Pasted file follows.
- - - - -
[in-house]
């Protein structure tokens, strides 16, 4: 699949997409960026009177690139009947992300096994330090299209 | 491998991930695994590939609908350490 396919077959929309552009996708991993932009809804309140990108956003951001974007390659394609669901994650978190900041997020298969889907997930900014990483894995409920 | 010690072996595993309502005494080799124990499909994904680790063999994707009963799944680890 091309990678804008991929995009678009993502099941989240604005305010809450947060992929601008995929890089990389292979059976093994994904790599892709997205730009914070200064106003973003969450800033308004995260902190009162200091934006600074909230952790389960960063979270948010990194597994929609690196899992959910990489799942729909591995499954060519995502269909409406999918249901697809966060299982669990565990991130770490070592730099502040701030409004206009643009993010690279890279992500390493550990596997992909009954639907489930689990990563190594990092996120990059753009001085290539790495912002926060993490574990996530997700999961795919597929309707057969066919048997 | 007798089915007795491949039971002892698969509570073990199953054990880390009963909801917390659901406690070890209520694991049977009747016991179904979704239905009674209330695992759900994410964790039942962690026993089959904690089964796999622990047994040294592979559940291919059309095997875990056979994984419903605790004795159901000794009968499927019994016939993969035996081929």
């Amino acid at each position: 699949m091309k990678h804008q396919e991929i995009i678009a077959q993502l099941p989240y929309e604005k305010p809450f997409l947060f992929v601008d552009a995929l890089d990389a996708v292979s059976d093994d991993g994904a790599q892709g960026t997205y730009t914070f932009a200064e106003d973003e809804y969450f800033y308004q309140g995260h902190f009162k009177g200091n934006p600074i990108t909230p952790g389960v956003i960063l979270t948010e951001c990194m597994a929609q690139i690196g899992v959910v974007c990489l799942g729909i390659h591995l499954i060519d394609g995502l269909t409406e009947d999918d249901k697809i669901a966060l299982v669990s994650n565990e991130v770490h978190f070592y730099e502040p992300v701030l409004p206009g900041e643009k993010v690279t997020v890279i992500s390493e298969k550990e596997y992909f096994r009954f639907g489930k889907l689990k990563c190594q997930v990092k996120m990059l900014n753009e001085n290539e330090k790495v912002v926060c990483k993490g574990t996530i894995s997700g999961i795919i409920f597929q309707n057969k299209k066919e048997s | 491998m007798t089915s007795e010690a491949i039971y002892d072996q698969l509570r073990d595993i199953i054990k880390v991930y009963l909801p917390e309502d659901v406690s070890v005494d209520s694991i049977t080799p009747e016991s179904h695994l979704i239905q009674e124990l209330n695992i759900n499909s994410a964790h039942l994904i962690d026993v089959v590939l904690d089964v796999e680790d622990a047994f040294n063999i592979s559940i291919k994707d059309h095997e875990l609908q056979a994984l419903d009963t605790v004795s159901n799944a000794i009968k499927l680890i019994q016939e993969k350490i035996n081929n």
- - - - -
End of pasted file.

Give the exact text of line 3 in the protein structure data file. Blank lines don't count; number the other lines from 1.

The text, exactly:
């Amino acid at each position: 699949m091309k990678h804008q396919e991929i995009i678009a077959q993502l099941p989240y929309e604005k305010p809450f997409l947060f992929v601008d552009a995929l890089d990389a996708v292979s059976d093994d991993g994904a790599q892709g960026t997205y730009t914070f932009a200064e106003d973003e809804y969450f800033y308004q309140g995260h902190f009162k009177g200091n934006p600074i990108t909230p952790g389960v956003i960063l979270t948010e951001c990194m597994a929609q690139i690196g899992v959910v974007c990489l799942g729909i390659h591995l499954i060519d394609g995502l269909t409406e009947d999918d249901k697809i669901a966060l299982v669990s994650n565990e991130v770490h978190f070592y730099e502040p992300v701030l409004p206009g900041e643009k993010v690279t997020v890279i992500s390493e298969k550990e596997y992909f096994r009954f639907g489930k889907l689990k990563c190594q997930v990092k996120m990059l900014n753009e001085n290539e330090k790495v912002v926060c990483k993490g574990t996530i894995s997700g999961i795919i409920f597929q309707n057969k299209k066919e048997s | 491998m007798t089915s007795e010690a491949i039971y002892d072996q698969l509570r073990d595993i199953i054990k880390v991930y009963l909801p917390e309502d659901v406690s070890v005494d209520s694991i049977t080799p009747e016991s179904h695994l979704i239905q009674e124990l209330n695992i759900n499909s994410a964790h039942l994904i962690d026993v089959v590939l904690d089964v796999e680790d622990a047994f040294n063999i592979s559940i291919k994707d059309h095997e875990l609908q056979a994984l419903d009963t605790v004795s159901n799944a000794i009968k499927l680890i019994q016939e993969k350490i035996n081929n």